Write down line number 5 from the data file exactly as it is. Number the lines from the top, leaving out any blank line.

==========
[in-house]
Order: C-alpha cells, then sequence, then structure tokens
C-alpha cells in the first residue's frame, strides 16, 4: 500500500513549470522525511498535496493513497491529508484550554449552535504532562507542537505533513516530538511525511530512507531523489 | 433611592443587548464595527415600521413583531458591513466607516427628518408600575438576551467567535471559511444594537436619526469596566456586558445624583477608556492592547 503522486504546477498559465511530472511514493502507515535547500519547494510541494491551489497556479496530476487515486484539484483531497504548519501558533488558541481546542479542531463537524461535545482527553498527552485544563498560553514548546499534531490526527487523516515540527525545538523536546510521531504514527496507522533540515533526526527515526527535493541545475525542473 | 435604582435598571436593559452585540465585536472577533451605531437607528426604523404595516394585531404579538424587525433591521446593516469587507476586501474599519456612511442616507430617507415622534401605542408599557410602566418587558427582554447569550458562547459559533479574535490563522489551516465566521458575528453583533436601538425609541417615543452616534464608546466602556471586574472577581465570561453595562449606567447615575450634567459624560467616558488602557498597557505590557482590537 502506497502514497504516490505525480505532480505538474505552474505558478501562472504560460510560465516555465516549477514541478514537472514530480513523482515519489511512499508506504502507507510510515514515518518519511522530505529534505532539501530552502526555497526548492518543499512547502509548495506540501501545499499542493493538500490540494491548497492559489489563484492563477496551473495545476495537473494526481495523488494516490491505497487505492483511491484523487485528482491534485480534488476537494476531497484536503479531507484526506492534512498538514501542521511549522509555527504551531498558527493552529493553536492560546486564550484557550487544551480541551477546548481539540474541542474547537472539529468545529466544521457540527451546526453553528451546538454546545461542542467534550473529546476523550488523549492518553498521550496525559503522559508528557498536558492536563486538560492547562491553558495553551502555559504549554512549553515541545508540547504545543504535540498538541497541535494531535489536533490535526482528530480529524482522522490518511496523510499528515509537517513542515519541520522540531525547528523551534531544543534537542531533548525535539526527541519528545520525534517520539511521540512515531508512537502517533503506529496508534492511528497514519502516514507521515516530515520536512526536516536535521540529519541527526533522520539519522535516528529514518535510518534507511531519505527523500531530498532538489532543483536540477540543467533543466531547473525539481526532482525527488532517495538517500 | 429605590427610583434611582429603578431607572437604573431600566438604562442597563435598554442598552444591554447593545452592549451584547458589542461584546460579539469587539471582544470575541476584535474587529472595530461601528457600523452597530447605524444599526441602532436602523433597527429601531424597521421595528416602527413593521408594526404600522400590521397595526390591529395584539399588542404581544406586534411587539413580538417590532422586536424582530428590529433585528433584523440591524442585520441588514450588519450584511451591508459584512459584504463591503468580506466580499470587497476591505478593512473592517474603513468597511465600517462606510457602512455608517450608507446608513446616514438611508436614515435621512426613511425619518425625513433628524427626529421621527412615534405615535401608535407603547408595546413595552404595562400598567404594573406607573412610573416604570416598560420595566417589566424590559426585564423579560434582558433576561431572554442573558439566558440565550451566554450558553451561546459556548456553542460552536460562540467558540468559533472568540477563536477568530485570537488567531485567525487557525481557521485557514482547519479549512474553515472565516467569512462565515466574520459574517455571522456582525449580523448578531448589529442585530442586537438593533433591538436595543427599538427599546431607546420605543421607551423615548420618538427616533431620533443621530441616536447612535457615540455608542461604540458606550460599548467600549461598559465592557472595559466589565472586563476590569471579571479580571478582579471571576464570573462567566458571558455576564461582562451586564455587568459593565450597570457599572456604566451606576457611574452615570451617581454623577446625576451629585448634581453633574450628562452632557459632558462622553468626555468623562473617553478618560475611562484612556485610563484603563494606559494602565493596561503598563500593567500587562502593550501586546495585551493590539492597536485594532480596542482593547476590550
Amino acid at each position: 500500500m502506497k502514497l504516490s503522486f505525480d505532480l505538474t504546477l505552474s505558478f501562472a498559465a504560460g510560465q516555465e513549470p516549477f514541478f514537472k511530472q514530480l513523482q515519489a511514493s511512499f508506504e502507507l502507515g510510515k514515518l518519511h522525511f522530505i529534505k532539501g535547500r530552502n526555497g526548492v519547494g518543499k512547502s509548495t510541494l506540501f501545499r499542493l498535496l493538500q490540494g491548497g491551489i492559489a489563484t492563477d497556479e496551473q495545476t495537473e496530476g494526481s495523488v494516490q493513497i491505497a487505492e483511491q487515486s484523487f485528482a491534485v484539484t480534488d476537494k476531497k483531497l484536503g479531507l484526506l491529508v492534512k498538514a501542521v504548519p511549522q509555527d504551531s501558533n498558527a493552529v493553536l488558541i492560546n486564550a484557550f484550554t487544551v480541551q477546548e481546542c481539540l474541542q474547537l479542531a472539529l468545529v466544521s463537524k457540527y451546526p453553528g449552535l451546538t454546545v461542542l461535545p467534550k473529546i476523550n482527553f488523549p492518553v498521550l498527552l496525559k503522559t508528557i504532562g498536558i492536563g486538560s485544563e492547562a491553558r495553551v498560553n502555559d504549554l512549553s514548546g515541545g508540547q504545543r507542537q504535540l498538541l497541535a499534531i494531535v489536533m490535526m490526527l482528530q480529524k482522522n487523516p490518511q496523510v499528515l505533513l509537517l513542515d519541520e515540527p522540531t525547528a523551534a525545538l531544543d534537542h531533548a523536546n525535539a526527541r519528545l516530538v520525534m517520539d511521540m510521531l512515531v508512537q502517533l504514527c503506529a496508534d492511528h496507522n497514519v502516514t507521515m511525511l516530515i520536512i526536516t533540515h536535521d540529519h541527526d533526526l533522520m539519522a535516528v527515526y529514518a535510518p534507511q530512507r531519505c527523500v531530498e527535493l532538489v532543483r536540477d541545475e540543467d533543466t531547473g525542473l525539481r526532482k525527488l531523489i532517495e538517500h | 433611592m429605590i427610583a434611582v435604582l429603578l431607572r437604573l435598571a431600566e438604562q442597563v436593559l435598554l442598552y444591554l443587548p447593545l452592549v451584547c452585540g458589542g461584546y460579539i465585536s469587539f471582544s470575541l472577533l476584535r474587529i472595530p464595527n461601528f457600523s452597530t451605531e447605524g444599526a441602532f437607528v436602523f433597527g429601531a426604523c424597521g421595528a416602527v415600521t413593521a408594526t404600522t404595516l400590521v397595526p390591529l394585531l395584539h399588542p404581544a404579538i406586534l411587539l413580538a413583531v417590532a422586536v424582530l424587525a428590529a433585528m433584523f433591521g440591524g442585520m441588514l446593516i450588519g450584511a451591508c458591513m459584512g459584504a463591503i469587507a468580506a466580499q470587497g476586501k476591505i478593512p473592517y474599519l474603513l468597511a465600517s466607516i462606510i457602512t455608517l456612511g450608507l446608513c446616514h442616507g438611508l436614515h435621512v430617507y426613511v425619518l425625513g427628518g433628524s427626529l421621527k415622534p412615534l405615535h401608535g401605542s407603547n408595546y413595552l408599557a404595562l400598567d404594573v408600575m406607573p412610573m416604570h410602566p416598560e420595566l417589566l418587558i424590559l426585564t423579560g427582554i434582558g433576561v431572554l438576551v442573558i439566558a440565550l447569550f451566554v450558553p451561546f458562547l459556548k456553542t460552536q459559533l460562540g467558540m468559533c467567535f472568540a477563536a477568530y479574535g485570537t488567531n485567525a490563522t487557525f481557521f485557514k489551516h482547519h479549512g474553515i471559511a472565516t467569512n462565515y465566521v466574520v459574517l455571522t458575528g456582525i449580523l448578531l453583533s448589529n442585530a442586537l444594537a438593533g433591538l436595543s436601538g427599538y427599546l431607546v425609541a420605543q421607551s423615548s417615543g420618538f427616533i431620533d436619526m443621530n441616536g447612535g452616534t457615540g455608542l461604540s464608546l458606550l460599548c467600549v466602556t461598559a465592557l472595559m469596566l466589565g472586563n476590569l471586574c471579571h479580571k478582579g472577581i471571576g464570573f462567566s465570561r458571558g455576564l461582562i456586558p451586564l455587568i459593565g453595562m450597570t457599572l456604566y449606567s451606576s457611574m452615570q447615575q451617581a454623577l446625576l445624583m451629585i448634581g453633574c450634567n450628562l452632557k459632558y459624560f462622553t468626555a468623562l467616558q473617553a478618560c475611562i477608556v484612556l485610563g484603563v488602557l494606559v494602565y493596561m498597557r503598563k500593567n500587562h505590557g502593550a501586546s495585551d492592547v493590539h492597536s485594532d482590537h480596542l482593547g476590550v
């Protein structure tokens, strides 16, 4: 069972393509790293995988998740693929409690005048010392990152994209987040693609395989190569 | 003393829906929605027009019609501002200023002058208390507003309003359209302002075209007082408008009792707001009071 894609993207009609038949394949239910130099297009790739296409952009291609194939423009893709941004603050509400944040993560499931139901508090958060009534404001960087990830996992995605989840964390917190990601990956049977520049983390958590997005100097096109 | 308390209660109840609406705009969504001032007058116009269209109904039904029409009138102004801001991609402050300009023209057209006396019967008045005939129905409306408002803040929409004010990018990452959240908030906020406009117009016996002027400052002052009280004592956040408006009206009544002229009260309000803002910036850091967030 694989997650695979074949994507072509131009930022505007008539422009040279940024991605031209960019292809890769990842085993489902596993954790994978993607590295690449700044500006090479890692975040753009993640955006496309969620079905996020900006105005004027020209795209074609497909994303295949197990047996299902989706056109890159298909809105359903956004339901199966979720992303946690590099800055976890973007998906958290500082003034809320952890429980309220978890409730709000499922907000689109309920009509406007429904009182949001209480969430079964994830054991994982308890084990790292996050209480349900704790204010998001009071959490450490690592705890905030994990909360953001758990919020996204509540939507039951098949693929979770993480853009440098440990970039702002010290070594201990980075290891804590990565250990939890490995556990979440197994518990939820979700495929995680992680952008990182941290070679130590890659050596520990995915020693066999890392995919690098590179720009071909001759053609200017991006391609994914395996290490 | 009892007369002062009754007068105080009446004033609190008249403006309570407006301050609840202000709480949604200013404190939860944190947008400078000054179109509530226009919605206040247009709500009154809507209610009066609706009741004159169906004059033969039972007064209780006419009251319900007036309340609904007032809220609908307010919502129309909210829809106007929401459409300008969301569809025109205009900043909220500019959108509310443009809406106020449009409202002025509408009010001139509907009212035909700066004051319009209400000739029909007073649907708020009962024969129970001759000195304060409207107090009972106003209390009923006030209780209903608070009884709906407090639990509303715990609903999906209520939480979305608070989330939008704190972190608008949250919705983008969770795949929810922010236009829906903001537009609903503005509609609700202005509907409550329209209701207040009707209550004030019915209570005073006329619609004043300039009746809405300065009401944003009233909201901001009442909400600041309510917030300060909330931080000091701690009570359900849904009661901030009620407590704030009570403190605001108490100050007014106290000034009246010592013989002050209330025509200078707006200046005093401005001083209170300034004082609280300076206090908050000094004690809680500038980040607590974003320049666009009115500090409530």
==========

């Protein structure tokens, strides 16, 4: 069972393509790293995988998740693929409690005048010392990152994209987040693609395989190569 | 003393829906929605027009019609501002200023002058208390507003309003359209302002075209007082408008009792707001009071 894609993207009609038949394949239910130099297009790739296409952009291609194939423009893709941004603050509400944040993560499931139901508090958060009534404001960087990830996992995605989840964390917190990601990956049977520049983390958590997005100097096109 | 308390209660109840609406705009969504001032007058116009269209109904039904029409009138102004801001991609402050300009023209057209006396019967008045005939129905409306408002803040929409004010990018990452959240908030906020406009117009016996002027400052002052009280004592956040408006009206009544002229009260309000803002910036850091967030 694989997650695979074949994507072509131009930022505007008539422009040279940024991605031209960019292809890769990842085993489902596993954790994978993607590295690449700044500006090479890692975040753009993640955006496309969620079905996020900006105005004027020209795209074609497909994303295949197990047996299902989706056109890159298909809105359903956004339901199966979720992303946690590099800055976890973007998906958290500082003034809320952890429980309220978890409730709000499922907000689109309920009509406007429904009182949001209480969430079964994830054991994982308890084990790292996050209480349900704790204010998001009071959490450490690592705890905030994990909360953001758990919020996204509540939507039951098949693929979770993480853009440098440990970039702002010290070594201990980075290891804590990565250990939890490995556990979440197994518990939820979700495929995680992680952008990182941290070679130590890659050596520990995915020693066999890392995919690098590179720009071909001759053609200017991006391609994914395996290490 | 009892007369002062009754007068105080009446004033609190008249403006309570407006301050609840202000709480949604200013404190939860944190947008400078000054179109509530226009919605206040247009709500009154809507209610009066609706009741004159169906004059033969039972007064209780006419009251319900007036309340609904007032809220609908307010919502129309909210829809106007929401459409300008969301569809025109205009900043909220500019959108509310443009809406106020449009409202002025509408009010001139509907009212035909700066004051319009209400000739029909007073649907708020009962024969129970001759000195304060409207107090009972106003209390009923006030209780209903608070009884709906407090639990509303715990609903999906209520939480979305608070989330939008704190972190608008949250919705983008969770795949929810922010236009829906903001537009609903503005509609609700202005509907409550329209209701207040009707209550004030019915209570005073006329619609004043300039009746809405300065009401944003009233909201901001009442909400600041309510917030300060909330931080000091701690009570359900849904009661901030009620407590704030009570403190605001108490100050007014106290000034009246010592013989002050209330025509200078707006200046005093401005001083209170300034004082609280300076206090908050000094004690809680500038980040607590974003320049666009009115500090409530």